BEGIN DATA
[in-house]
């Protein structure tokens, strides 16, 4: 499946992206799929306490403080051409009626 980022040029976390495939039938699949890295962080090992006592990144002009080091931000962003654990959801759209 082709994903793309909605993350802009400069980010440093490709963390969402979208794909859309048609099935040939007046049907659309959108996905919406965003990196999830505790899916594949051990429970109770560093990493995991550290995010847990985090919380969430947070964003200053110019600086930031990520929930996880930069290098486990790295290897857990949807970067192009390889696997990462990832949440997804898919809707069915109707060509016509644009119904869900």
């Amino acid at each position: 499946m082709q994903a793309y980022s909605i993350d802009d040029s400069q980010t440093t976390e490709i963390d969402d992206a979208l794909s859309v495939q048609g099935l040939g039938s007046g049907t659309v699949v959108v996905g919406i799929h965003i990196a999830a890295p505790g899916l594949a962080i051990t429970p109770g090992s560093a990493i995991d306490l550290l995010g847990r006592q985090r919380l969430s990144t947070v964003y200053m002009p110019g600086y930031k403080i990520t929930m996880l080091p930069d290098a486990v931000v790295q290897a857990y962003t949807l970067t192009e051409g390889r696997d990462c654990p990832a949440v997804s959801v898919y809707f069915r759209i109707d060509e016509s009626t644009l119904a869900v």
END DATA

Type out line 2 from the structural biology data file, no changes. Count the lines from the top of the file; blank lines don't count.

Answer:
């Protein structure tokens, strides 16, 4: 499946992206799929306490403080051409009626 980022040029976390495939039938699949890295962080090992006592990144002009080091931000962003654990959801759209 082709994903793309909605993350802009400069980010440093490709963390969402979208794909859309048609099935040939007046049907659309959108996905919406965003990196999830505790899916594949051990429970109770560093990493995991550290995010847990985090919380969430947070964003200053110019600086930031990520929930996880930069290098486990790295290897857990949807970067192009390889696997990462990832949440997804898919809707069915109707060509016509644009119904869900």